Rescue agencies gathered in Bykle Setesdal in freezing winter snow as a drone was used for the first time in an extensive search and rescue avalanche exercise in Norway.
With cold winds pounding at 20 metres per second, producing a wind chill of -15 degrees Celsius in three metres of snow, the exercise was a major undertaking. The police, fire department, International Red Cross, army and air force all played their part as they would if it were for real.
More than 250 people took part in the avalanche exercise 15 kilometres from the nearest road using the Aerialtronics Zenith Unmanned Aerial System (UAS) equipped with an Aerialtronics Dupla Vista, dual-sensor camera.
“Sometimes, the weather is so bad that we cannot use helicopters,” said Ingrid Tronnes Maehre, deputy chief of police in Bykle Setesdal. “We wanted to test whether it is possible to use a drone instead. We found out what benefit we can get using drones in a rescue scenario and whether drones can help us locate missing or injured people faster,” she said. The news was positive.
According to Maehre, using a drone in a search and rescue operation has not been tested before. “I tried to find reports of the use of drones during rescue operations, both nationally and internationally. I could not find any, but the drones performed well.”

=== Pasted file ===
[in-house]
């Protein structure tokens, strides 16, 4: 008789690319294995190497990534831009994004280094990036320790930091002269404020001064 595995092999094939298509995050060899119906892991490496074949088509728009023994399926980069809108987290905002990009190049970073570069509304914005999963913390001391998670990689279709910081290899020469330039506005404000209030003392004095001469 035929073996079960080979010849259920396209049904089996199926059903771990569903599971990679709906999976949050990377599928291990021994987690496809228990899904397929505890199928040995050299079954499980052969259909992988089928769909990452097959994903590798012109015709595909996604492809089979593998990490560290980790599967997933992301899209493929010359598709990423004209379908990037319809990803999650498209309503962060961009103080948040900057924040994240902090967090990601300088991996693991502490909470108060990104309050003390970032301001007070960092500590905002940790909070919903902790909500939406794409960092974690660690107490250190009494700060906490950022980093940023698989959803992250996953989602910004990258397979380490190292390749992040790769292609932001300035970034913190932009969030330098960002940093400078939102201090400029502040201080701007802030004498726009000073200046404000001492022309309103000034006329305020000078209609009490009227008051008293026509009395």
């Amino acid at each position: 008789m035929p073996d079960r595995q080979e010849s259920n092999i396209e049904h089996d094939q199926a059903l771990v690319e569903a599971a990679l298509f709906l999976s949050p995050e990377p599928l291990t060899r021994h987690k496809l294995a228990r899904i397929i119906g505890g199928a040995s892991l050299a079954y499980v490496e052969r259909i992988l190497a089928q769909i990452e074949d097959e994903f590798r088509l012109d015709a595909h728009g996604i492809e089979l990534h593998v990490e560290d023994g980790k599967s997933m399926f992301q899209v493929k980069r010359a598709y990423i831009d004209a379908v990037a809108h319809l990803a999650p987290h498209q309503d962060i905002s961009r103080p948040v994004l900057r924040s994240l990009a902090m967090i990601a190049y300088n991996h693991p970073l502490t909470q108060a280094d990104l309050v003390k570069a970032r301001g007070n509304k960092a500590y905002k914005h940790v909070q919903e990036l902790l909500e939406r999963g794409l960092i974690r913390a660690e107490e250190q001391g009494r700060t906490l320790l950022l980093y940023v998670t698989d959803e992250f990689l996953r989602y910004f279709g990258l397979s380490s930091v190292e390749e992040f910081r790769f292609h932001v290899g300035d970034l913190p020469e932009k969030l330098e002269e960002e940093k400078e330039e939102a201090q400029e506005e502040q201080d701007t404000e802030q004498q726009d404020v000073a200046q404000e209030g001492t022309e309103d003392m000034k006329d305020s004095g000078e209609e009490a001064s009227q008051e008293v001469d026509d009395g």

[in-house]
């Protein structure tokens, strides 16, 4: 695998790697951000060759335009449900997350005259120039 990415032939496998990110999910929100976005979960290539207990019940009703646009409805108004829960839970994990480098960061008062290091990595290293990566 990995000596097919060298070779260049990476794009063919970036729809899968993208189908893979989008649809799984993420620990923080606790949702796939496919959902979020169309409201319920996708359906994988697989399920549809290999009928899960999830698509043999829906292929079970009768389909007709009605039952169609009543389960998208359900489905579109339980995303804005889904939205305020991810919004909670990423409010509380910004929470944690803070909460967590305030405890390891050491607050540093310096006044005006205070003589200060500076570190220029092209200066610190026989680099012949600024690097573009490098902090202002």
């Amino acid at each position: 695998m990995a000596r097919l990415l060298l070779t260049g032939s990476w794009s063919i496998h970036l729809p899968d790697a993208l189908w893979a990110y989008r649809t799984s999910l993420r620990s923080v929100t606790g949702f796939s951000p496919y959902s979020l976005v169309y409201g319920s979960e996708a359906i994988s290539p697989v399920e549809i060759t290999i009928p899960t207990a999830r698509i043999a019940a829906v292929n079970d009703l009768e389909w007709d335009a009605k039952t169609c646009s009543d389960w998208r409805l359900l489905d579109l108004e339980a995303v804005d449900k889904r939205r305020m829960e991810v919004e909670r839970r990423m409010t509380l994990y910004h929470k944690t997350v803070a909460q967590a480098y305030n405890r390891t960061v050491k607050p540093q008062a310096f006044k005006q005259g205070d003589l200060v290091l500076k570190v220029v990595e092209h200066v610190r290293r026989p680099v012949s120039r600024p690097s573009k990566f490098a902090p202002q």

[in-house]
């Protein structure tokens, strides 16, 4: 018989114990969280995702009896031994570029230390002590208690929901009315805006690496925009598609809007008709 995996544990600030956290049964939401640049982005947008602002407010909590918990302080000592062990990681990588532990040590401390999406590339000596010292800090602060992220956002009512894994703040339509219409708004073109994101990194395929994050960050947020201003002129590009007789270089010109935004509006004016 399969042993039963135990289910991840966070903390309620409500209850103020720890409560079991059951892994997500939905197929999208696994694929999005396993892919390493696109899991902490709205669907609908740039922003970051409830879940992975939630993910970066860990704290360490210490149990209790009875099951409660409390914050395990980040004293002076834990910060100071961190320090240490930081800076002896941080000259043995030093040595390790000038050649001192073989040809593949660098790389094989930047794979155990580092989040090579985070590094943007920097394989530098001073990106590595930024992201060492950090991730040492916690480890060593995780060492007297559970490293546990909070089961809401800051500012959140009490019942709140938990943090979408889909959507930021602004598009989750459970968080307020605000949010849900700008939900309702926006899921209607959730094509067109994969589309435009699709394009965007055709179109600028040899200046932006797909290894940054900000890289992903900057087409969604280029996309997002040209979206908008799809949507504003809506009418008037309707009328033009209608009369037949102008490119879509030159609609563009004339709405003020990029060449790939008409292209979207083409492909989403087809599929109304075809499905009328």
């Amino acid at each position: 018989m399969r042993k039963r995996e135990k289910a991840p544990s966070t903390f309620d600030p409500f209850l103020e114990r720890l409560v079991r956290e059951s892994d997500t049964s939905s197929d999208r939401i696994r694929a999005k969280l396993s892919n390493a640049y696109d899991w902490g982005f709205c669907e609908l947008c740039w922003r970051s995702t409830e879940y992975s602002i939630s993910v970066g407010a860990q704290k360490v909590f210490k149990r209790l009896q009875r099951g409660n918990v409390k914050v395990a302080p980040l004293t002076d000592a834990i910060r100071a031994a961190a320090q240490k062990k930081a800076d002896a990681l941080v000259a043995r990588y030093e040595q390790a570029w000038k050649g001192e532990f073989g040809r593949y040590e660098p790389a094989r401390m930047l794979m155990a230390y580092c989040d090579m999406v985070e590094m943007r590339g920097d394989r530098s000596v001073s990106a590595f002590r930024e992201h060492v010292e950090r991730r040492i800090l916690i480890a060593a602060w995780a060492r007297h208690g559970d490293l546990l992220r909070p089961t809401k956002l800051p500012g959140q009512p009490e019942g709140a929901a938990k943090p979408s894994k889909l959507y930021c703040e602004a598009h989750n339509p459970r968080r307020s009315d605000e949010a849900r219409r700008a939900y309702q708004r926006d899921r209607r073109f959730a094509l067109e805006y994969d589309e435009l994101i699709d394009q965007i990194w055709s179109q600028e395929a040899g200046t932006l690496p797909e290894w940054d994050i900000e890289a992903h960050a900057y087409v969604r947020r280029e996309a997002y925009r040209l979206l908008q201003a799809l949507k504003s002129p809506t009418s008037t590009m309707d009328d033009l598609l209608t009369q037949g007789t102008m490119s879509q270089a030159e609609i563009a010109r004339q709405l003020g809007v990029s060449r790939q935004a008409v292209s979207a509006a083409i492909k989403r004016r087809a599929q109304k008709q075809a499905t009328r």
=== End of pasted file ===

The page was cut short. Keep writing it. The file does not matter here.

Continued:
When you encounter a real avalanche, you want to have practised enough to save the 20 teenagers caught in the snow while skiing. If you rely only on luck, the mountain will win every time.
The Altura Zenith needed to provide aerial overwatch with optical and thermal cameras and transmit these images to on-site leaders, base camp and the police command using mobile networks.
Drone pilot Yannic van Moerkerk mastered the winds and poor visibility, flying back-to-back sorties. In fact, the drone flew itself. A lot of power and precise GPS saw to that. The camera never failed. The pilot could switch between optical and thermal view, an easy victory for the dual-sensor camera.
The video transmission could be viewed anywhere on earth within five seconds of capturing it using 4G, 3G and even EDGE. When switched to satellite communications, everything was received in an intuitive web interface, allowing people to watch simultaneously.
However, if the authorities are to gain from using drones, they must start viewing them like police dogs that are handpicked, paired with the best officer and trained every day for two years. The lack of training creates a vacuum where the drone operator is not part of the fabric of law enforcement.